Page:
Academic coaches work in teams of two at a school site and are paired according to their complementary college majors. For example, a female math major would likely be paired with a male history major. Coaches spend 3 hours helping with homework and addressing academic issues like homework concerns, time management and goal setting as well as working on social skills integral to high school success, such as self-esteem, self-awareness, team building, and decision-making.
Prior to the first study session at a school site, coaches receive 7 hours of concentrated project orientation and professional development. Team building activities are introduced to promote familiarity and build camaraderie among the coaches. A literature review is incorporated to frame the general challenges of urban education and specific site information provides background on the school where they will work. The coaches, who are not necessarily education majors, are introduced to a wide variety of effective tutoring methods in different content areas with special attention devoted to supporting activities.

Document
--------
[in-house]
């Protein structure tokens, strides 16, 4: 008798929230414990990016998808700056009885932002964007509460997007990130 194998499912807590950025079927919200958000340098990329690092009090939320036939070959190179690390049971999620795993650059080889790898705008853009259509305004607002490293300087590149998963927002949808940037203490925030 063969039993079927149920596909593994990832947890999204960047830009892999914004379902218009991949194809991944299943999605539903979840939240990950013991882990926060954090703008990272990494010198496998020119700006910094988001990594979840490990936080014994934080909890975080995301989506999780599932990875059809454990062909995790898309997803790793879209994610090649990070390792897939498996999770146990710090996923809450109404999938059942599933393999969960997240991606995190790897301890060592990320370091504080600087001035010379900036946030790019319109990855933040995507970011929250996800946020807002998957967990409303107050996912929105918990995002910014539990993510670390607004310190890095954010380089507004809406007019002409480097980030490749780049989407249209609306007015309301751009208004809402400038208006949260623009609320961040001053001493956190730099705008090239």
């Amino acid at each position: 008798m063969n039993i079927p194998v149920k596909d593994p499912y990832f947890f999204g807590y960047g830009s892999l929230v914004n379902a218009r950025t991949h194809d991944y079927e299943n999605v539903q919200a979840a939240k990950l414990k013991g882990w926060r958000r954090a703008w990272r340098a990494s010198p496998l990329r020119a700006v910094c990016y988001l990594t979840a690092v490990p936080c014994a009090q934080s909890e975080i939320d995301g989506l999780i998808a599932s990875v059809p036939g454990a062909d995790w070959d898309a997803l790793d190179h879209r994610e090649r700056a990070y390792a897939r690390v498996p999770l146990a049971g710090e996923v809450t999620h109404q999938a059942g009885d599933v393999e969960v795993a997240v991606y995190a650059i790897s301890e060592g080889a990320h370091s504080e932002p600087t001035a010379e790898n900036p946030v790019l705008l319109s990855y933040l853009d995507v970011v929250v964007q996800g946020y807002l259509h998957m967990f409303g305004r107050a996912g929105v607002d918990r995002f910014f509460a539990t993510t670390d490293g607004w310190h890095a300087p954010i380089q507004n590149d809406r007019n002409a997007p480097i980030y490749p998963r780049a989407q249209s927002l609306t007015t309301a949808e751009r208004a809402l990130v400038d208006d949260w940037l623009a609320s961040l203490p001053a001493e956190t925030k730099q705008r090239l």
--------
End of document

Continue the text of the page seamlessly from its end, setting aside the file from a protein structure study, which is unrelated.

In addition to the academic content covered during training, the coaches are also exposed to common milestones in adolescent development and activities targeted at the high school population they are serving. Coaches meet roughly every 6 weeks for a general sharing session and presentations relative to resources they have identified as significant. In total, coaches receive 20 hours of paid training over the course of one academic year.
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